Hashgacha means supervision, generally referring to kosher supervision.

Hechsher is the special certification marking found on the packages of products that have been certified as kosher.

Keilim are vessels or utensils.

Kli Rishon, Kli Sheni, Kli Shlishi – 1st utensil, 2nd utensil, 3rd utensil.The kli rishon (1st) is the utensil used for cooking, baking or roasting. Food may be transferred to a kli sheni (2nd) and a kli shlishi (3rd).

Mashgiach is a person trained to inspect and supervise the kosher status of a kosher establishment.

Mehadrin is the most stringent level of kosher supervision.

Mikvah is a water bath for ritual immersion.

Milchig refers to dairy products as well as dishes, utensils, and equipment used in their preparation.

Mevushal refers to wine which has been cooked.

Orla refers to the Torah commandment to wait for three years before partaking of any fruit from fruit-bearing trees. The forbidden fruit of this period is known as orla.

Parve (Hebrew) Pareve (Yiddish) is food which contains no derivatives of poultry, meat, or dairy and can therefore be eaten with either a meat, poultry or dairy meal. Pareve items include all fruits, vegetables, legumes, grains, eggs, kosher fish, etc.

Pas Yisroel are baked goods (biscuits, bread, cookies) prepared in ovens which are turned on by the mashgiach.

Passover , or Pesach is the holiday commemorating the exodus from Egypt.

Sephardim are  Jews who originated in Spain and Portugal as well as Jews of Arabic and Persian backgrounds who use Sephardic liturgy.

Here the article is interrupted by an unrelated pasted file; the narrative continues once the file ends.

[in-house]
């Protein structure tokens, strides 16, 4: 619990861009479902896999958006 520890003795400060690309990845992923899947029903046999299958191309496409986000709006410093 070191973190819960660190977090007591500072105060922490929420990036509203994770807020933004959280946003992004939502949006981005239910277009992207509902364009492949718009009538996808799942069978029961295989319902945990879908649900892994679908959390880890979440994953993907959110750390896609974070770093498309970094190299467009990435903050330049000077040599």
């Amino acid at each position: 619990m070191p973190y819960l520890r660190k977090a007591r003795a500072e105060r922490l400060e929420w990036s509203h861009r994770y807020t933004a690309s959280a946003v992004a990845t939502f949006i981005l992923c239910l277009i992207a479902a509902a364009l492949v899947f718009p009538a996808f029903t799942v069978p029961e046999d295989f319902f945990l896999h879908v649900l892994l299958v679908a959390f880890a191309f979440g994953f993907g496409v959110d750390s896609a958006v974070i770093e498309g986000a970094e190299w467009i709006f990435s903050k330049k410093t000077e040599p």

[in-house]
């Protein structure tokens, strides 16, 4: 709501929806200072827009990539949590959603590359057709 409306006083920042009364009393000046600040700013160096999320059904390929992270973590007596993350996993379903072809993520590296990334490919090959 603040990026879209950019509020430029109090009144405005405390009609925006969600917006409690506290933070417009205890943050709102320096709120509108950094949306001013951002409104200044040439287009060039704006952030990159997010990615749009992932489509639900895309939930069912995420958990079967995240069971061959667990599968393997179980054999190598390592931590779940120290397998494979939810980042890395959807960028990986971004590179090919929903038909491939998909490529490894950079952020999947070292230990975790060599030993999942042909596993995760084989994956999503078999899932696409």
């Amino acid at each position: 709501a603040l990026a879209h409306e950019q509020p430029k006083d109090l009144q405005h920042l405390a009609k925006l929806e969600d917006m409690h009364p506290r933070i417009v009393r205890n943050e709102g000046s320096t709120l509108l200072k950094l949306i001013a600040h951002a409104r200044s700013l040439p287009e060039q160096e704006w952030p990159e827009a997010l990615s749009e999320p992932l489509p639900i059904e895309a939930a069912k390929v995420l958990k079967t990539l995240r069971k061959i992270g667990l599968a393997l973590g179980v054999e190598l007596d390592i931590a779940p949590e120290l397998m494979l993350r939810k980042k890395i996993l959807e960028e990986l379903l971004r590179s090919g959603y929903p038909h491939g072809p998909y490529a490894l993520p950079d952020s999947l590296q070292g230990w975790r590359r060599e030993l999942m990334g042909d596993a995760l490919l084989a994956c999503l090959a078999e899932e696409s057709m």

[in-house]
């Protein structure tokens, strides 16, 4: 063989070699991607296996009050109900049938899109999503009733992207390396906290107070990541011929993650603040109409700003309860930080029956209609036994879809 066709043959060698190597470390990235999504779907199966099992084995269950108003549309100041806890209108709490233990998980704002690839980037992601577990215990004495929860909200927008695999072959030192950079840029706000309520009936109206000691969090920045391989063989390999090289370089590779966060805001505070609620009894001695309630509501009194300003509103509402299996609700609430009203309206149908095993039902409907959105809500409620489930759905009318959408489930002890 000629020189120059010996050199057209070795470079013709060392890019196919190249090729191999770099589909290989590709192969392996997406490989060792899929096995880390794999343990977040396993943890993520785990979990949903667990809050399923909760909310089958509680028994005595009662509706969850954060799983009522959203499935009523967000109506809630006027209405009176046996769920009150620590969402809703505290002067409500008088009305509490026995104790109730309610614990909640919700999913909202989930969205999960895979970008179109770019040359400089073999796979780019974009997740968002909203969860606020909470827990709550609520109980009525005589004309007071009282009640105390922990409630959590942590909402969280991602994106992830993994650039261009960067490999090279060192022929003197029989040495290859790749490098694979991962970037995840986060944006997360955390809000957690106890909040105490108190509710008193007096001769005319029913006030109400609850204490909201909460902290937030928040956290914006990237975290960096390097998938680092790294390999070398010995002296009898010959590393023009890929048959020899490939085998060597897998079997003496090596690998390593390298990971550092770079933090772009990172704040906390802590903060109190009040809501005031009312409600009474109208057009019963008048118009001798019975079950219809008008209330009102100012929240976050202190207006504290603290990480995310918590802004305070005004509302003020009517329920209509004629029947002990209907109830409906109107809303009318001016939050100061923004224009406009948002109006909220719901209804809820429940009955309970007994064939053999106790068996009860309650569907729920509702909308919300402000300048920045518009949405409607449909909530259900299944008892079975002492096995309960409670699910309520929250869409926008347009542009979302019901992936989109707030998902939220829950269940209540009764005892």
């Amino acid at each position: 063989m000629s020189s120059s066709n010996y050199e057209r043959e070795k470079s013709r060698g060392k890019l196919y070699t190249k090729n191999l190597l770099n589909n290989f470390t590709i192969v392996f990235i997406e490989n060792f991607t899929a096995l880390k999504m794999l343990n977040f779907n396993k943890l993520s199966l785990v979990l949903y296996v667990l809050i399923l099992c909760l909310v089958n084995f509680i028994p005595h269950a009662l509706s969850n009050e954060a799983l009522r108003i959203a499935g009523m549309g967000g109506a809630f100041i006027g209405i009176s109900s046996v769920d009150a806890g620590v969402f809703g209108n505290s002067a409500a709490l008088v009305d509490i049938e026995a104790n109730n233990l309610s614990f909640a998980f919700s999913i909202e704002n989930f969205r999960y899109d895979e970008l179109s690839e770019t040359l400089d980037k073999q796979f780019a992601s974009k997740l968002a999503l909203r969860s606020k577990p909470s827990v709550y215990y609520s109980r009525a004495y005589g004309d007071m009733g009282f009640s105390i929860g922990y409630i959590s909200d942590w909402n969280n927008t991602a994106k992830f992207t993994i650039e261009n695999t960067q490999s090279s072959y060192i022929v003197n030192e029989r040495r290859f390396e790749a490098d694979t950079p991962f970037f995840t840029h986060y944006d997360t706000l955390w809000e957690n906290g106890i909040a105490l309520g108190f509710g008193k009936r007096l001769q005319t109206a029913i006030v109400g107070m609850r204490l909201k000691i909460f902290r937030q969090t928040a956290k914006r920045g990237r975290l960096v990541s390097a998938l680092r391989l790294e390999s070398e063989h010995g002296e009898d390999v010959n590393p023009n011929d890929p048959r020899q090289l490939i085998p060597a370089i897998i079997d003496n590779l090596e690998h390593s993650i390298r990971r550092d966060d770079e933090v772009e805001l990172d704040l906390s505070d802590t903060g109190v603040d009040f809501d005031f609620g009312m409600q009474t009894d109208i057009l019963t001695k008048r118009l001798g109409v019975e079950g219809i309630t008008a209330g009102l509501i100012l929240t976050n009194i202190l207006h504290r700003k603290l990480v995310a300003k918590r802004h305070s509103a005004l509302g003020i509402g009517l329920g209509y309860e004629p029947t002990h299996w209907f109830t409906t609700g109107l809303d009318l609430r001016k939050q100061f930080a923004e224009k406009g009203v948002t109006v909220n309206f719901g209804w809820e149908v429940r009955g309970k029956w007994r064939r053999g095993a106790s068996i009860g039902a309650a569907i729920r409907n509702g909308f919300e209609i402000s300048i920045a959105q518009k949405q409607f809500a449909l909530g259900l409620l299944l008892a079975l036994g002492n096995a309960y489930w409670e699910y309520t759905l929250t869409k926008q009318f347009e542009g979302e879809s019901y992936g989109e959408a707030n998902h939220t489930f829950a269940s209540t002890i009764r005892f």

Shechita is the Torah-prescribed manner of slaughtering an animal or fowl for consumption.

Shochet is one trained to slaughter kosher meat and poultry according to the Jewish tradition.

Shmitta is the Israeli agricultural cycle in which every seventh year the land lies fallow.

Torah in its most specific meaning, refers to the first five books of the Tanakh written in Biblical Hebrew. Their Hebrew names are the first phrase in each book: Bereshit (“In [the] beginning”, Genesis), Shemot (“Names”, Exodus), Vayikra (“He called”, Leviticus), Bamidbar (“In the desert”, Numbers) and Devarim (“Words”, Deuteronomy).

Treif (Treifah) means food that is not kosher. The term is generally used to refer to all foods, vessels, and utensils that are not kosher. Literally, it means an animal whose flesh was torn or ripped.

Tevilas Keilim means dipping of utensils, the immersion of vessels, utensils, or dishes in a mikvah before their first use.

Tovel means to dip or immerse in a mikvah.

Traiboring is the process of removing forbidden fats and veins from meat to prepare for the kashering salting process.

Yoshon means “old,” and refers to grain that has taken root before Pesach.  Even if it is harvested after Pesach, it is called “old grain.” It may be eaten without restriction. When a product is yoshon, it means that yoshon grains, including wheat, barley, oats, rye, spelt, were used in its preparation.